|29th of July 2016|
|A radio-pulsing white dwarf binary star|
|by Phil Edwards (CASS)|
|White dwarfs are compact stars, similar in size to Earth but approximately 200,000 times more massive. Isolated white dwarfs emit most of their power from ultraviolet to near-infrared wavelengths, but when in close orbits with less dense stars, white dwarfs can strip material from their companions and the resulting mass transfer can generate atomic line and X-ray emission, as well as near- and mid-infrared radiation if the white dwarf is magnetic. However, even in binaries, white dwarfs are rarely detected at far-infrared or radio frequencies. Marsh et al. report in this week's Nature the discovery of a white dwarf/cool star binary that emits from X-ray to radio wavelengths. The star, AR Scorpii, was classified in the early 1970s as a delta-Scuti star, a common variety of periodic variable star. New observations reveal instead a 3.56-hour period close binary, pulsing in brightness on a period of 1.97 minutes. The pulses are so intense that AR Sco's optical flux can increase by a factor of four within 30 seconds, and they were also detectable with the Australia Telescope Compact Array (ATCA) at 5.5 and 9.0 GHz, albeit at a lower level than at higher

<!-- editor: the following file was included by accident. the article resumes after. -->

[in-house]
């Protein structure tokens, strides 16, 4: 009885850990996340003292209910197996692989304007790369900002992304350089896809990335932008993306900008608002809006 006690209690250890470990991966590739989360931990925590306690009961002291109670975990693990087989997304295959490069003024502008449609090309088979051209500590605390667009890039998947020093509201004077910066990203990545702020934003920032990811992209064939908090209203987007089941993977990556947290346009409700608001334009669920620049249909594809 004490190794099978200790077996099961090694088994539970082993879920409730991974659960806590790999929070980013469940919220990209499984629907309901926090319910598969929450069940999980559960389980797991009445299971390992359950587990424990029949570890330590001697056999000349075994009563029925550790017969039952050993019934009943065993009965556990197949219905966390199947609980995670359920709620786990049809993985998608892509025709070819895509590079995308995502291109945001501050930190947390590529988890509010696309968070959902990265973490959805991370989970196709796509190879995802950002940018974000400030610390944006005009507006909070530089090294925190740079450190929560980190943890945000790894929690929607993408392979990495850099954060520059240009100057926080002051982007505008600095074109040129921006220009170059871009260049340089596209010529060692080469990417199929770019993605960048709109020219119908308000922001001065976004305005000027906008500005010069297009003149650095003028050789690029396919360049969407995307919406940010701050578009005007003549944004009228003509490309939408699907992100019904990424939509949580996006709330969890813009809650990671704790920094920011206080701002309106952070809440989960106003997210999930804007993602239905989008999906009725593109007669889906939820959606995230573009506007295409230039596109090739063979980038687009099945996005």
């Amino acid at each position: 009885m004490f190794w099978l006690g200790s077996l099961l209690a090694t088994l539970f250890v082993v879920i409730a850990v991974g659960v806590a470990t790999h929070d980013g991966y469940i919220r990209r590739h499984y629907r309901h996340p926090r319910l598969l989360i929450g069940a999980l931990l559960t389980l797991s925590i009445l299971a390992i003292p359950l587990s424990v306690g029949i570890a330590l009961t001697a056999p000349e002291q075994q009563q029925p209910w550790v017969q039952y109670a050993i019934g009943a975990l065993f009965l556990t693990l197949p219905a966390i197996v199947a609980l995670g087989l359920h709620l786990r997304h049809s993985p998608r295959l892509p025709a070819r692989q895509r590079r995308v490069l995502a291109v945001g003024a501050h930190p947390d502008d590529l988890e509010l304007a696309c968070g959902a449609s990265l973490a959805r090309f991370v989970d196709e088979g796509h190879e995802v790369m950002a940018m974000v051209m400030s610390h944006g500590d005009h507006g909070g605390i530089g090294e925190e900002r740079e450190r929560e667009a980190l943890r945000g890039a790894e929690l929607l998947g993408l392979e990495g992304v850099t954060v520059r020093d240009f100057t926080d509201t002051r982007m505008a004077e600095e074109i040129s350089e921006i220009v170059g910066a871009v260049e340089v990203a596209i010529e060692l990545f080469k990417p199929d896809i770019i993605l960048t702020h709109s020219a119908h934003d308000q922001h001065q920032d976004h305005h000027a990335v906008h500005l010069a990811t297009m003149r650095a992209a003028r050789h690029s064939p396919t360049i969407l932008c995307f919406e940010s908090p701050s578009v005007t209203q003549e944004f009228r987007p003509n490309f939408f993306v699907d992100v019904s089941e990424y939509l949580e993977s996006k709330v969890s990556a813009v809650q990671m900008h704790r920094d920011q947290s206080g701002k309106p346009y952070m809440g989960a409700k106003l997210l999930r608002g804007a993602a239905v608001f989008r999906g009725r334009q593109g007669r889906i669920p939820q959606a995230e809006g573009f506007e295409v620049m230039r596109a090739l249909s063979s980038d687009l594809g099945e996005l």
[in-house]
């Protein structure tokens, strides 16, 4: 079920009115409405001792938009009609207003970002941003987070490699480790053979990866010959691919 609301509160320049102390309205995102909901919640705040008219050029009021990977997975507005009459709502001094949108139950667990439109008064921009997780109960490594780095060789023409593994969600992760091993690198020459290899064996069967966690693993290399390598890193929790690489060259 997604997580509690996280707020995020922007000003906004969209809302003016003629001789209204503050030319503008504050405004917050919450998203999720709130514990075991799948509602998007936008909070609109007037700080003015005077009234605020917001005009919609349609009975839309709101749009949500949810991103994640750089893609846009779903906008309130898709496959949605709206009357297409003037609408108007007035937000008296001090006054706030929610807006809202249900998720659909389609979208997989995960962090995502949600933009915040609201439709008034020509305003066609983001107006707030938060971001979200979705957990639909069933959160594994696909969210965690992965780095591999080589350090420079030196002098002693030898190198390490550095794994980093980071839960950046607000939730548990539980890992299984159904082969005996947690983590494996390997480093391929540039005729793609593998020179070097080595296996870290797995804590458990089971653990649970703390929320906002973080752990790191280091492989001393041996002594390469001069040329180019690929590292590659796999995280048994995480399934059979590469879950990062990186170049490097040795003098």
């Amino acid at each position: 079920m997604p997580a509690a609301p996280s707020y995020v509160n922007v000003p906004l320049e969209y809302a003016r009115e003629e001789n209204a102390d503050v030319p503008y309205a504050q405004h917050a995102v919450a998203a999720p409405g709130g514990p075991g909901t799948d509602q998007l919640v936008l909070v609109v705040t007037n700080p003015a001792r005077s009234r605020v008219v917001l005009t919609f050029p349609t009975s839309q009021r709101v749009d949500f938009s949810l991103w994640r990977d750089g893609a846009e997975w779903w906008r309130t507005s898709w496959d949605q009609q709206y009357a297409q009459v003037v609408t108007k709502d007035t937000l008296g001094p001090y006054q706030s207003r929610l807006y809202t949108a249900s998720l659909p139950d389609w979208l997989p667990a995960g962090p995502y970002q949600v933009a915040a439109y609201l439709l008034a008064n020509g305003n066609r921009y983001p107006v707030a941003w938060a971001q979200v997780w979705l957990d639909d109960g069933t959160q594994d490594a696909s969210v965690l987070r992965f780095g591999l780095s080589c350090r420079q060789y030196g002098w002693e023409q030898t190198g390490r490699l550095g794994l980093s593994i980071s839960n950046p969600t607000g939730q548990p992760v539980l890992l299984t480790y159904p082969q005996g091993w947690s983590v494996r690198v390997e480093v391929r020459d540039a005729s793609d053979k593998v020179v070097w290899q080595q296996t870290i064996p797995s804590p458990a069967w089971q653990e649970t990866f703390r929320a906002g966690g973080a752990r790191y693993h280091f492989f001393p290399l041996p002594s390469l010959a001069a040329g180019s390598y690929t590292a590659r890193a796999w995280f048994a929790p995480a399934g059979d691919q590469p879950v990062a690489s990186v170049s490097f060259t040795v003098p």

frequencies. The pulses reflect the spin of a magnetic white dwarf, which is
slowing down on a 107-year timescale. |
The figure above shows amplitude spectra for the multi-wavelength data (the ATCA 5.5 and 9.0 GHz data are displayed in the bottom panel). All bands show signals with a fundamental period of about 1.97 min (8.46 mHz) and its second harmonic. The signals have two components, clearest in the harmonic, which we identify as the spin frequency vS and beat frequency vB = vS - vO, where vO is the orbital frequency. The pairs of grey dashed lines mark the positions of the beat (left) and spin (right) frequencies and their second harmonics. The beat component is the stronger of the two and defines the dominant 1.97 min pulsation period; the spin period is 1.95 min.
Reference: Marsh et al. 2016, Nature, in press